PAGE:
Engine 3 Software

Illumination Settings

When it comes to customizing the lighting effects, you could spend quite a bit of time on this as there is much to chose from. You could just go basic and choose one solid color to display and maybe choose no color when your keyboard goes to away mode. Or you could go all out and choose the main color (base effect color) with a different reactive layer; meaning when you strike a key an effect happens.

The reactive layer options are off, line, ripple or fade.

The Base effect color options are single color, color shift, gradient, or breath. There are also sub menu options under the base effect for even more customization. Those options are chasing ghosts, electric orange, haze, prism, vapor dreams, warp drive, and west coast.

There is also effects for when your keyboard goes into away mode.

The AFK effect options are off, single color, color shift, gradient, and breathe. There is also a set of sub-menu options under the AFK effect and those are chasing ghosts, electric orange, haze, and prism.

Key Features

  • Tactile Brown switches – for 50 million key-presses, Brown switches have a soft tactile feel, so you can gently feel when an input is made
  • OLED smart display – an integrated command center for adjusting settings and tracking on-the-fly info straight from your game, Spotify, Discord, and more
  • Aircraft-grade aluminum alloy – Built for a lifetime of durability stability
  • RGB Illumination unmatched customization with 16.8 million colors per key
  • Premium Magnetic Wrist Rest provides full palm support and comfortable, ergonomic feel


Top Material

Aircraft Grade Aluminum Alloy Frame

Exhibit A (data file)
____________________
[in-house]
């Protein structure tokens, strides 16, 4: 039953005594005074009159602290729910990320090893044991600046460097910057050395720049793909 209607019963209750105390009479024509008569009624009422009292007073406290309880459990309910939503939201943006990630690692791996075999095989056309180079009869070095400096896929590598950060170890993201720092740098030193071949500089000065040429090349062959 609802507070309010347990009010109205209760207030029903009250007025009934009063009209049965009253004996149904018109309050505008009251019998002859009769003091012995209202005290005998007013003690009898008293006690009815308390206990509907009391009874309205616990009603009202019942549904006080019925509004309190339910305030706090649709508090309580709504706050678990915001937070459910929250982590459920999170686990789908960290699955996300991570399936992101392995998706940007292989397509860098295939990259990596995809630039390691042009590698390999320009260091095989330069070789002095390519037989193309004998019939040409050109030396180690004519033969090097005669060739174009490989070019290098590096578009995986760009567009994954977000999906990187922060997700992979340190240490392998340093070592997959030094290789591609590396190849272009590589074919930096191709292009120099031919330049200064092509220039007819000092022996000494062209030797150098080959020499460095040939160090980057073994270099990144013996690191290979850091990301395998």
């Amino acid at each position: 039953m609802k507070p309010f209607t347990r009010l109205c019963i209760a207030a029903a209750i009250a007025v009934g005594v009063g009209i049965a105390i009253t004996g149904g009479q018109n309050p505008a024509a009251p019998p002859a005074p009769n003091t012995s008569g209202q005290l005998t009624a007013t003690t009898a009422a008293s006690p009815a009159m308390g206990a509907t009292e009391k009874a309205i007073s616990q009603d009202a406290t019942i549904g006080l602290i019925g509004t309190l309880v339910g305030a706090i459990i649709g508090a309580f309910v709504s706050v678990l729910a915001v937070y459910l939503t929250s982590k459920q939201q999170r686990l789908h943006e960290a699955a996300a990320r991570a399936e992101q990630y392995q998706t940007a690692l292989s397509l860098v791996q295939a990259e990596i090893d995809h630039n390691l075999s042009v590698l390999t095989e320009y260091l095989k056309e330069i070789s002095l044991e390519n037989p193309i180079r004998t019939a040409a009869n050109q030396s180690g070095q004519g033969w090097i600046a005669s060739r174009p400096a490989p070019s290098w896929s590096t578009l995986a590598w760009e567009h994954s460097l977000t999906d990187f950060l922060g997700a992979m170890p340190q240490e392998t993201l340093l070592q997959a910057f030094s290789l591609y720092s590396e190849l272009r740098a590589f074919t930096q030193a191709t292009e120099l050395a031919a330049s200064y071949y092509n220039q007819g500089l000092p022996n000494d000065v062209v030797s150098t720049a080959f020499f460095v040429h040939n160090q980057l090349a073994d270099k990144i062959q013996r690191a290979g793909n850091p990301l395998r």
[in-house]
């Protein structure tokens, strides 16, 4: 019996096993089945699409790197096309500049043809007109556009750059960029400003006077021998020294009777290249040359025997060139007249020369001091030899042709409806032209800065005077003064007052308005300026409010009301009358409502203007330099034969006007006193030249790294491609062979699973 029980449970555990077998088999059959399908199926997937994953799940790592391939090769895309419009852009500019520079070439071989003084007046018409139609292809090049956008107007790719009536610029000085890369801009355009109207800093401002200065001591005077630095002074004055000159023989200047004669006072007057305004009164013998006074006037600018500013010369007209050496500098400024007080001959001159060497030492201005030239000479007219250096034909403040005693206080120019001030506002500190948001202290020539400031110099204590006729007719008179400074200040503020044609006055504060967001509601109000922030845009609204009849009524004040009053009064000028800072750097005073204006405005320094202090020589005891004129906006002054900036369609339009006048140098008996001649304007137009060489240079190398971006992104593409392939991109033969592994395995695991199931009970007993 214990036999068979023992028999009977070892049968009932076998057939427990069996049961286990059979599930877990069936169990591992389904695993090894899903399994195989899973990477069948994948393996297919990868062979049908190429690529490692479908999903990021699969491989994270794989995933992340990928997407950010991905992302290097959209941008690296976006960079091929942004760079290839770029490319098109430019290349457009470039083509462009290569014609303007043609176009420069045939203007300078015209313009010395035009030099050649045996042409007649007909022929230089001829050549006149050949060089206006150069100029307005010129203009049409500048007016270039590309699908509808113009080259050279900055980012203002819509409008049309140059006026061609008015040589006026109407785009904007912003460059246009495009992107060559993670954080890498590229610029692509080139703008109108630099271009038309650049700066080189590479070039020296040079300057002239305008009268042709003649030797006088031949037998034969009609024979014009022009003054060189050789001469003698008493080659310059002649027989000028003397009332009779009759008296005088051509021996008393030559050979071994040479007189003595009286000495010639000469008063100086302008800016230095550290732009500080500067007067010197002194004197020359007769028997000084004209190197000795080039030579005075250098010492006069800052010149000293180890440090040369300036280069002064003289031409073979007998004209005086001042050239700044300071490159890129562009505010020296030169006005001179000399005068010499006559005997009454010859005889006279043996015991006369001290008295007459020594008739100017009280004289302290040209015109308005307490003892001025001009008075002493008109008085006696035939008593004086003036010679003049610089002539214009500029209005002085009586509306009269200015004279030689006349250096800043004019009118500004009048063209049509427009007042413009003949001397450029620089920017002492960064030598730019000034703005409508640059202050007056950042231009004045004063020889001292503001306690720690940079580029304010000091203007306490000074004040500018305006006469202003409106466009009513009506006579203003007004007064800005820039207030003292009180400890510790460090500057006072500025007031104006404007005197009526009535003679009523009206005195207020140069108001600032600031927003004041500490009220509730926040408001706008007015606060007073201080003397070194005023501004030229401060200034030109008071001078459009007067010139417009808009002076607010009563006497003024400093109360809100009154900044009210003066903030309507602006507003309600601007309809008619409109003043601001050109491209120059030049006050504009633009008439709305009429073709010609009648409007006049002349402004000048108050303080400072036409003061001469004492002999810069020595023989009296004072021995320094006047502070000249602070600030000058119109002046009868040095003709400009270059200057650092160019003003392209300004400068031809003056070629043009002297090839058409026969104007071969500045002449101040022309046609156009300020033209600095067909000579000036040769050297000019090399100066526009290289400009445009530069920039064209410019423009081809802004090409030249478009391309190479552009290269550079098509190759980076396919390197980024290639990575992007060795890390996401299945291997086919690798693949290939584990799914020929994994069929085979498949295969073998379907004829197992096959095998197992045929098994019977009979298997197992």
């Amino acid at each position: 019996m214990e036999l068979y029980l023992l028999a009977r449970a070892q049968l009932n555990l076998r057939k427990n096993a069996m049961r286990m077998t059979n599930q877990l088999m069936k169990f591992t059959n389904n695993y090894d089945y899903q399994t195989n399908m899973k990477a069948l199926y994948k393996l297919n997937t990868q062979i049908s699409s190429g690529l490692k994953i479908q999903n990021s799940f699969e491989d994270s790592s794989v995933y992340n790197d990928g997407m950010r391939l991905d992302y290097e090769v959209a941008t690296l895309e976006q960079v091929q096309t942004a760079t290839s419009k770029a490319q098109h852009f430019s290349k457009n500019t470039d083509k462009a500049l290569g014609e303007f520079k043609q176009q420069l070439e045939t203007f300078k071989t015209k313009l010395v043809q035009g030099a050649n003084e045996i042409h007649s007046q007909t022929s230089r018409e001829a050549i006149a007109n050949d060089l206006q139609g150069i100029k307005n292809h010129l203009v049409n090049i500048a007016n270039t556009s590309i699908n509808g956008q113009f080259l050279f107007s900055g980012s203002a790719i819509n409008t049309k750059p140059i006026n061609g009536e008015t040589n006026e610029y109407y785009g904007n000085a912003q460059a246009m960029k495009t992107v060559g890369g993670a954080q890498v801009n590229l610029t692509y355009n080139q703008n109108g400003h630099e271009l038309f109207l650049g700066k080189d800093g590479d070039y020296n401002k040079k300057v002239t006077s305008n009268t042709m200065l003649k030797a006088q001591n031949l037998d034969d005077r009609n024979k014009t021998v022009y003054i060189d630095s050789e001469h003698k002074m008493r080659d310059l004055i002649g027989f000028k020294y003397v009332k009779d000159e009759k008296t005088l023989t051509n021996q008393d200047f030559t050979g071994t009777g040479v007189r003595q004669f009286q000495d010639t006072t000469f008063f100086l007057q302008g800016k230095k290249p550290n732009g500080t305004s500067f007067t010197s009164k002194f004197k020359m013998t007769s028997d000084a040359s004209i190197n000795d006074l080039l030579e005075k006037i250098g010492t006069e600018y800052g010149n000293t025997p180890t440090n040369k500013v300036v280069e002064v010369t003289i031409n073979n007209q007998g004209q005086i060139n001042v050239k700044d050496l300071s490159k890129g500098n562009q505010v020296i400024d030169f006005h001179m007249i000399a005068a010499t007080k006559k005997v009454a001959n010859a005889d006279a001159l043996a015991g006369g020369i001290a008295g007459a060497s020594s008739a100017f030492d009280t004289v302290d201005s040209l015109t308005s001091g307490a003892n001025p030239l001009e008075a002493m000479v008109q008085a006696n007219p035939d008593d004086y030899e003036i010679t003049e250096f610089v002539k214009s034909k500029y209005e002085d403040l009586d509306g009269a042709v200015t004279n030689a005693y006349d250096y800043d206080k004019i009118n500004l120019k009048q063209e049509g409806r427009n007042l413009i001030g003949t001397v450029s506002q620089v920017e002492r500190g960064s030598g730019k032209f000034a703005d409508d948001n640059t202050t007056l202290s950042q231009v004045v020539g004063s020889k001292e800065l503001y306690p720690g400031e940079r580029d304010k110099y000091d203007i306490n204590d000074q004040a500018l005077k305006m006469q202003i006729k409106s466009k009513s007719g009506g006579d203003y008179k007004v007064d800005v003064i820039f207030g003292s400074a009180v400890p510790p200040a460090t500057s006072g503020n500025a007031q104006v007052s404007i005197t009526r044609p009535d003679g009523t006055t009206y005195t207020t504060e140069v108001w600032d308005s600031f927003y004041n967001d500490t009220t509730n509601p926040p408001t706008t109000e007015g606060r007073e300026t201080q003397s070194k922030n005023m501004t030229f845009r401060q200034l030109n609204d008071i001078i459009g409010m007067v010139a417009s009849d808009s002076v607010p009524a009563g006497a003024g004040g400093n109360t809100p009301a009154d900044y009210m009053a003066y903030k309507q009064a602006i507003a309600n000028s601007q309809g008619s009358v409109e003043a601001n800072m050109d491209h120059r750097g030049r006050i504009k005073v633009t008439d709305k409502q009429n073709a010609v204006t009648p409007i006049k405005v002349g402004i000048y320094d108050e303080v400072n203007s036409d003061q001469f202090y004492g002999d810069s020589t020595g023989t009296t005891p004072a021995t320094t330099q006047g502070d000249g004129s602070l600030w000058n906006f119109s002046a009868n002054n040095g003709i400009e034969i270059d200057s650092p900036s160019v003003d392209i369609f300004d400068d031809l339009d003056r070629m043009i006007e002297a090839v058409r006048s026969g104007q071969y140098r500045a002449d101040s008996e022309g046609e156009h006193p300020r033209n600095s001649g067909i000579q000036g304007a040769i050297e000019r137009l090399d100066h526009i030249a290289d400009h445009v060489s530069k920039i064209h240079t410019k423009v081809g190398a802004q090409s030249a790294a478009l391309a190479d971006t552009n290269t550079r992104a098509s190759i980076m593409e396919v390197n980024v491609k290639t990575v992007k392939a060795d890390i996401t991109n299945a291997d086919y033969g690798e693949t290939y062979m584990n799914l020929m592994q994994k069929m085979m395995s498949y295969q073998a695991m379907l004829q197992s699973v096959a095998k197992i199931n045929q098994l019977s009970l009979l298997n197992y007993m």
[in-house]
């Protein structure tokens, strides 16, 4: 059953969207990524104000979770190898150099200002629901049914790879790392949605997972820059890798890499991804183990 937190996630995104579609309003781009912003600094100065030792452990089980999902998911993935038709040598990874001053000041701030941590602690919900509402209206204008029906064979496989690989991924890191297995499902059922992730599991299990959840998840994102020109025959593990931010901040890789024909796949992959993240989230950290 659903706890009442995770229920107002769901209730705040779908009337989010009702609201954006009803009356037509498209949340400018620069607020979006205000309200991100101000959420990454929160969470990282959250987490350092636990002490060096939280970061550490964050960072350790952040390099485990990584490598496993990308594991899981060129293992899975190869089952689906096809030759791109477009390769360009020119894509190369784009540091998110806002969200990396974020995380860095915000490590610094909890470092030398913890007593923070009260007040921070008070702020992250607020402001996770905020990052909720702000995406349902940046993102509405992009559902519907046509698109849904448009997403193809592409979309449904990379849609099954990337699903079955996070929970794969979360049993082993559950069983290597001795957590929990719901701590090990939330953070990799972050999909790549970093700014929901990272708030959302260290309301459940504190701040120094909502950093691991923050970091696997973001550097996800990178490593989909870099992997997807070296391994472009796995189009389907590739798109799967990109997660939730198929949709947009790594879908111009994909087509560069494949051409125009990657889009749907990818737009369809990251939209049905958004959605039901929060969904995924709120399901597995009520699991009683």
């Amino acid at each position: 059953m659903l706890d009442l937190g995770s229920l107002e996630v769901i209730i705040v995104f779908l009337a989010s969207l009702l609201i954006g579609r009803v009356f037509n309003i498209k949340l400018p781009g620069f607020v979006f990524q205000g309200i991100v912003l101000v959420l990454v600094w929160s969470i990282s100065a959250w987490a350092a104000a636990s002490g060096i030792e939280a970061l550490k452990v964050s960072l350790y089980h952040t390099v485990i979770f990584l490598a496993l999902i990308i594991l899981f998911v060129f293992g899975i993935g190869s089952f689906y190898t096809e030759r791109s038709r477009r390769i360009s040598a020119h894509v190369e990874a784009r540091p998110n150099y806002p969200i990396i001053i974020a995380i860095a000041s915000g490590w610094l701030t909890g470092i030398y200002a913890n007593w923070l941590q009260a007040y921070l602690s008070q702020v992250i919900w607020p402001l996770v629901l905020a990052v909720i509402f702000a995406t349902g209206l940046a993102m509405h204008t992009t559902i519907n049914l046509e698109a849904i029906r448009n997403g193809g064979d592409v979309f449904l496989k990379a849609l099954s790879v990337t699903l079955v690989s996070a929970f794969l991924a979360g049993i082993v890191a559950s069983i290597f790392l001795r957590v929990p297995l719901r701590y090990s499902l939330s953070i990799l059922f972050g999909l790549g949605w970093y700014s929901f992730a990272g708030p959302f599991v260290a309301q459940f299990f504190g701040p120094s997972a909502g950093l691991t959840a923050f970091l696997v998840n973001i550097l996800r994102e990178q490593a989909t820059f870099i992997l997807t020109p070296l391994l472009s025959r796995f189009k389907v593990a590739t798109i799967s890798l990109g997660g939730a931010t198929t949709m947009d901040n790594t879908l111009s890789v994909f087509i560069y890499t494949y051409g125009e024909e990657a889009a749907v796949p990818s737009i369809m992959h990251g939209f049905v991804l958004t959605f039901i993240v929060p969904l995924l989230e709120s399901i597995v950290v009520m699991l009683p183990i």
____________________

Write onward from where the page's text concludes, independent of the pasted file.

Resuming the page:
N-Key Roll Over





Dynamic Per Key RGB Illumination


1.7 lbs


40.44 mm


139.26 mm


355.44 mm


The SteelSeries Apex 7 delivers on its branding when it comes to gaming. I may not have gotten more kills in games like BF5 but dying never felt better. The wrist rest provided excellent support while gaming, leaving my left hand still intact and good as new after a long gaming session. The key switches were great during gaming. I was pleased with how they handled my mashing of keys as I fought for my life in epic battles.

The SteelSeries Apex 7 keyboard is also great for long sessions of typing. The brown switches in my model provided an excellent typing experience. It didn’t take me long to get used to after making the switch. I am already typing equally as fast as on my old keyboard maybe even faster now. The keys are slightly closer together than my old keyboard leaving less space between keys as well as being a little flatter on top. This combination of improvements over my old keyboard as well as having much better switches is no doubt why I feel I am able to type faster now.

Bottom Line

The gaming mechanical keyboard market is saturated, like everything else with gaming branding slapped in its name or the marketing. Does the Apex 7 mechanical keyboard find a way to stand out? I honestly think that is mostly subjective. It ticks a lot of boxes and has a clean modern look, feel, and has high quality components with a trusted name brand. I love the overall look and feel of this keyboard and would have no issue recommending it to a friend or family member who was in the market for a mechanical keyboard or even just a good solid keyboard in general.

The TKL version I reviewed isn’t targeted towards productivity users as the lack of number pad is intended to give gamers an edge while allowing for a more natural ergonomic posture during long gaming sessions. It also performs well for someone like me who doesn’t require the number pad but does a lot of typing in general. I have enjoyed my time typing on this keyboard and look forward to doing so for many years to come.